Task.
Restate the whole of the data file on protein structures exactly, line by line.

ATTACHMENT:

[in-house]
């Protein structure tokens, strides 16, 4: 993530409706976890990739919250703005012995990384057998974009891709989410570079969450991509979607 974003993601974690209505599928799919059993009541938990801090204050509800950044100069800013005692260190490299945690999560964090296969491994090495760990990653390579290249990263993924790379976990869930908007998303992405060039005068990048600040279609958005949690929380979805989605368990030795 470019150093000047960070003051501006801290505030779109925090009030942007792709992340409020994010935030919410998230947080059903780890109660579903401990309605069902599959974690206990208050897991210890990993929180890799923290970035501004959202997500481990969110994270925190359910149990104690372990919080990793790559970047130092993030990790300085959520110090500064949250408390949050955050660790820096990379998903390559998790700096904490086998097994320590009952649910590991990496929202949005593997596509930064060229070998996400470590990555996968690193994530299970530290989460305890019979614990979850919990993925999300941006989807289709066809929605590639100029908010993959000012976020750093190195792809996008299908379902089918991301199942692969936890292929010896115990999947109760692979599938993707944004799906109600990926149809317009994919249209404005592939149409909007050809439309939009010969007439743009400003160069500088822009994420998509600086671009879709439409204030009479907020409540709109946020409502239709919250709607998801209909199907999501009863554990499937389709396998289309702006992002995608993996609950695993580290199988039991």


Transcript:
[in-house]
């Protein structure tokens, strides 16, 4: 993530409706976890990739919250703005012995990384057998974009891709989410570079969450991509979607 974003993601974690209505599928799919059993009541938990801090204050509800950044100069800013005692260190490299945690999560964090296969491994090495760990990653390579290249990263993924790379976990869930908007998303992405060039005068990048600040279609958005949690929380979805989605368990030795 470019150093000047960070003051501006801290505030779109925090009030942007792709992340409020994010935030919410998230947080059903780890109660579903401990309605069902599959974690206990208050897991210890990993929180890799923290970035501004959202997500481990969110994270925190359910149990104690372990919080990793790559970047130092993030990790300085959520110090500064949250408390949050955050660790820096990379998903390559998790700096904490086998097994320590009952649910590991990496929202949005593997596509930064060229070998996400470590990555996968690193994530299970530290989460305890019979614990979850919990993925999300941006989807289709066809929605590639100029908010993959000012976020750093190195792809996008299908379902089918991301199942692969936890292929010896115990999947109760692979599938993707944004799906109600990926149809317009994919249209404005592939149409909007050809439309939009010969007439743009400003160069500088822009994420998509600086671009879709439409204030009479907020409540709109946020409502239709919250709607998801209909199907999501009863554990499937389709396998289309702006992002995608993996609950695993580290199988039991």